I am a second year graduate student with a graduation date of May 2016. I am currently working with first feeding larval yellow tang primarily during the crucial, first feeding bottleneck. My project deals with different parameters of the rearing environment in hopes of improving feed incidence, growth and survival. My thesis is officially titled

 “Effects of Photoperiod, Light Intensity, Turbidity, and Prey Density on Feed Incidence, Growth and Survival in Cultured Larval Yellow Tang *(Zebrasoma flavescens)*.”

To date, I have been able to determine an ideal photoperiod as it pertains to feed incidence which OI has applied to the current groups of 20 day post hatch (DPH)+ yellow tang larvae. Light intensity and turbidity have also yielded significant results that may be applied to larval rearing in the future.

Trials pertaining to prey density are ongoing. Once completed, I will run an experiment where all the new found parameters will be combined and compared against OI’s previous rearing parameters in hopes of finding significant improvements in overall survival during first feeding (3-5 DPH)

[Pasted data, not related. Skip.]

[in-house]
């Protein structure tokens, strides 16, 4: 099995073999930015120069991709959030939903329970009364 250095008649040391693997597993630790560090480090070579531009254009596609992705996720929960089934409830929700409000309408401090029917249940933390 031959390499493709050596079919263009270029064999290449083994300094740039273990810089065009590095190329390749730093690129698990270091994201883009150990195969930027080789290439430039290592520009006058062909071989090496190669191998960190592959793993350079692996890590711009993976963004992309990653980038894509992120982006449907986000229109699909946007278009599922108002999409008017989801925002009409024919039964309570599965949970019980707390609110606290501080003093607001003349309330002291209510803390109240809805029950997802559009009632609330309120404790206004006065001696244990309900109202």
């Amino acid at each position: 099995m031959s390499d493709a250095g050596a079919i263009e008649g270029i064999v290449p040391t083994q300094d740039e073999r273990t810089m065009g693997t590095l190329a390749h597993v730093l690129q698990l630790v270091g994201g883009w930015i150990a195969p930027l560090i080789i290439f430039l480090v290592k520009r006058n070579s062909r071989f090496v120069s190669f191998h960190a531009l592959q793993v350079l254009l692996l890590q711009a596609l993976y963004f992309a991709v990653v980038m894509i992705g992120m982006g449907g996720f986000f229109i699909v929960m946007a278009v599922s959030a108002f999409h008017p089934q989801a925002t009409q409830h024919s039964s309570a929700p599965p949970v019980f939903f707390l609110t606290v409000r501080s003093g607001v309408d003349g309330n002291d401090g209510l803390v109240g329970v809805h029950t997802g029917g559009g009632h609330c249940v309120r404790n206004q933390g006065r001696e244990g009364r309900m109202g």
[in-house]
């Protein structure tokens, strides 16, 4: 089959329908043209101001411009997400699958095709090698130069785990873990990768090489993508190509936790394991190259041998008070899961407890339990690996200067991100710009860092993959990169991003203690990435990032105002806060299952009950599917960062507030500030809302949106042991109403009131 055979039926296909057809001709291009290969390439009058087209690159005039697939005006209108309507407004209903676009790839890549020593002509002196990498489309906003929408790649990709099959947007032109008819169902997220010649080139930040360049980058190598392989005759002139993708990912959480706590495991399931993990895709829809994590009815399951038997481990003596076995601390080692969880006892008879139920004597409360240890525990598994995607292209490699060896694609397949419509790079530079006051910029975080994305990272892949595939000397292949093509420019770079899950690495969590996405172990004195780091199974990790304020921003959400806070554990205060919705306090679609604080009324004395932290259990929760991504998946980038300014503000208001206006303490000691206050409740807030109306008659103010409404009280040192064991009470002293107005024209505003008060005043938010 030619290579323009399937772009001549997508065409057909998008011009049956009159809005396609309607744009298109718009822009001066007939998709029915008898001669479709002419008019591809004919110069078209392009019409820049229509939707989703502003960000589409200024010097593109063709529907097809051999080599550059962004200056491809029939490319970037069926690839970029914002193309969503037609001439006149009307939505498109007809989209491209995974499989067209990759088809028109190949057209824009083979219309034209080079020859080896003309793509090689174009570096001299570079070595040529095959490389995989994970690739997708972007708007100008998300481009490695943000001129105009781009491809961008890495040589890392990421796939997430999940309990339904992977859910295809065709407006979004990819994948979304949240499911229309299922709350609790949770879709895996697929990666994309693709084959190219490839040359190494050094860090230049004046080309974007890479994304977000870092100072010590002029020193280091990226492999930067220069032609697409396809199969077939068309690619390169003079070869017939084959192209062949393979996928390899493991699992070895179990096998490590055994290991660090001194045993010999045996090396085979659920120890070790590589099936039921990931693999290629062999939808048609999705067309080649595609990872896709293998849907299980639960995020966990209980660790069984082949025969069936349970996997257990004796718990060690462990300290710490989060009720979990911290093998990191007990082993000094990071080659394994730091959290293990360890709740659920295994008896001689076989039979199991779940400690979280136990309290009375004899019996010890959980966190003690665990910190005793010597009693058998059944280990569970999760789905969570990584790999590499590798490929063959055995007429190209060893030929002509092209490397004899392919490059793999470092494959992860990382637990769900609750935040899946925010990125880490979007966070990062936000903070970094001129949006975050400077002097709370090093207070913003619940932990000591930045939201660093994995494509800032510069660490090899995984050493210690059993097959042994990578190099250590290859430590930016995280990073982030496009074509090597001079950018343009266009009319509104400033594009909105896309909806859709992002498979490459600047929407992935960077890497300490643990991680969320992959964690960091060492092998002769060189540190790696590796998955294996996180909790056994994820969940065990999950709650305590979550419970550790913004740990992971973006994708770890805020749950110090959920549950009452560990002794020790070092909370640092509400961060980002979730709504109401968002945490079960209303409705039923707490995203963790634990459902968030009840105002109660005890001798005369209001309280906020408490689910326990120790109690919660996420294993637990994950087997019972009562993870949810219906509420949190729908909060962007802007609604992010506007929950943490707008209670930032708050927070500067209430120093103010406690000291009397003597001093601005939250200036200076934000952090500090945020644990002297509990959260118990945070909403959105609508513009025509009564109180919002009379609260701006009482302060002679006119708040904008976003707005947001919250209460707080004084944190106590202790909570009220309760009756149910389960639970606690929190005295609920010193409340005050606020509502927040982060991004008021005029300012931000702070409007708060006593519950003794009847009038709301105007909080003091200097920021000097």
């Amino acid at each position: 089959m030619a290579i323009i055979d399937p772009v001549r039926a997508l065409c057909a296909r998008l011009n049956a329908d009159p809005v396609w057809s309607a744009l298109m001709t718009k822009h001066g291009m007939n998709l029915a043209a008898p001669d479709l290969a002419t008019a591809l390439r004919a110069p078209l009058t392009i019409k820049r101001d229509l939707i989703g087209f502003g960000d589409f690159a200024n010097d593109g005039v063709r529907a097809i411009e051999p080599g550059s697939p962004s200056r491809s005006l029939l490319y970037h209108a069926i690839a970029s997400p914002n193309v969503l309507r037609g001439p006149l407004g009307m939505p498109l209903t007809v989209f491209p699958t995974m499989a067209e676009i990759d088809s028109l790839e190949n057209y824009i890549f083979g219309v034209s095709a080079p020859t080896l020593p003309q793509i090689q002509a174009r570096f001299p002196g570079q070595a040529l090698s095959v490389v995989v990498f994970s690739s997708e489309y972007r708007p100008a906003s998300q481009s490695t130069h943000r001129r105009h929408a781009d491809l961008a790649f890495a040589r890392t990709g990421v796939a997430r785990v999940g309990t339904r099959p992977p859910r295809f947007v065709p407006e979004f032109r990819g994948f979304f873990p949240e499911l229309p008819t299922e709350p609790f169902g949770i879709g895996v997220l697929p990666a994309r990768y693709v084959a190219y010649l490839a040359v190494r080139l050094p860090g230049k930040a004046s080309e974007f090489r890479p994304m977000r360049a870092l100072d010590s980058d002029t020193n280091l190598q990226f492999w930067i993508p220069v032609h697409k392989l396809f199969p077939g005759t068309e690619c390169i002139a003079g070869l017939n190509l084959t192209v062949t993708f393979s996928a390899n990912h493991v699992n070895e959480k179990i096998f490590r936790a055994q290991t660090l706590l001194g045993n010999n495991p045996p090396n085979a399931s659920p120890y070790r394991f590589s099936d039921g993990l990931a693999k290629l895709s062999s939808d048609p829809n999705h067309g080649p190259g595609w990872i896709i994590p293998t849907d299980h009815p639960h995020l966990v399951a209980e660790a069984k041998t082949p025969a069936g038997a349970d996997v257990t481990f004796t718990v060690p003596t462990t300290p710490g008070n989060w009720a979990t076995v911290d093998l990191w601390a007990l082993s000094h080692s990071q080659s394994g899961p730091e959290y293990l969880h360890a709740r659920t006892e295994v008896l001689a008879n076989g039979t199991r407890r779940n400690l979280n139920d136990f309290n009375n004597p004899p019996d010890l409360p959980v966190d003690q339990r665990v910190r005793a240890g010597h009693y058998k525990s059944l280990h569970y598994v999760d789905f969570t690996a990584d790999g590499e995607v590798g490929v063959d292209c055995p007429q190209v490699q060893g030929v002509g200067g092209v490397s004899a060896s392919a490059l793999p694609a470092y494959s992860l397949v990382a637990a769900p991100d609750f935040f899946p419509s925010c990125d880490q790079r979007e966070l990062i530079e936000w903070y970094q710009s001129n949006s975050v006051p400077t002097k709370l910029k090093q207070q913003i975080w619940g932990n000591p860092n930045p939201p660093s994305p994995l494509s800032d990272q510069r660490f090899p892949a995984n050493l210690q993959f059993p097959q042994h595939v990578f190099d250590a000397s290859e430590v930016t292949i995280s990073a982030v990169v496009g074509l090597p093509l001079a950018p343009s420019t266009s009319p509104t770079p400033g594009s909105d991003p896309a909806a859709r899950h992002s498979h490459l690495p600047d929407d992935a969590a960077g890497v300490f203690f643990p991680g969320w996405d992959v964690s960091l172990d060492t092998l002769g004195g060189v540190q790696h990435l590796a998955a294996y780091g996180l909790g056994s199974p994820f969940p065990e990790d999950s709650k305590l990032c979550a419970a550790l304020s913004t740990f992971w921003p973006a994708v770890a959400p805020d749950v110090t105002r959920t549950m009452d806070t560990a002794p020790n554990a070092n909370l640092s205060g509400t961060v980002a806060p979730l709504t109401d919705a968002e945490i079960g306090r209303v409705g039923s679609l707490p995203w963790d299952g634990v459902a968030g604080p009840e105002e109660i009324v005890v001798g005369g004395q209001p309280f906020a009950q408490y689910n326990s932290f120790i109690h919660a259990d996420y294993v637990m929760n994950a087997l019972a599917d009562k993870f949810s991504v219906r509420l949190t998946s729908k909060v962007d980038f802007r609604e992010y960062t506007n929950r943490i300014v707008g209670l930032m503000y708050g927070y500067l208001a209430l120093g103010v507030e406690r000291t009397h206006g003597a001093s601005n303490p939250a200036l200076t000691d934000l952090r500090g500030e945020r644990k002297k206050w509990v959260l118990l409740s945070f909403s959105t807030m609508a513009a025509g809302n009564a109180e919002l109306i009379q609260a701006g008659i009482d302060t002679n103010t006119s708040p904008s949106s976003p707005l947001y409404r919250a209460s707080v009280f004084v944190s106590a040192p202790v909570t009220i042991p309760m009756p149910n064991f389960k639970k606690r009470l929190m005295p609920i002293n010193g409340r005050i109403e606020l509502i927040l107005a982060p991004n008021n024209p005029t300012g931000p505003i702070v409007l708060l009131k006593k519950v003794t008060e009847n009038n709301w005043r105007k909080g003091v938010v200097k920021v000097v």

Recently my preliminary photoperiod data was accepted for exhibition at the World Aquaculture Society’s conference in Las Vegas, February 2016. Presenting my research is a great opportunity to share the unique research going on at OI with the help of Rising Tide conservation.

On a personal note, I am a Florida native where I completed my undergraduate degree at the University of West Florida under the guidance of Dr. Alexis Janosik and Dr. Toby Daly-Engel. After graduate school I plan on spending some time in the aquaculture industry and then pursue a PhD pertaining to aquaculture, specifically ornamental aquaculture if possible. My husband Ryan Davison is active duty Army and we have two fur babies named Jasper and Icarus.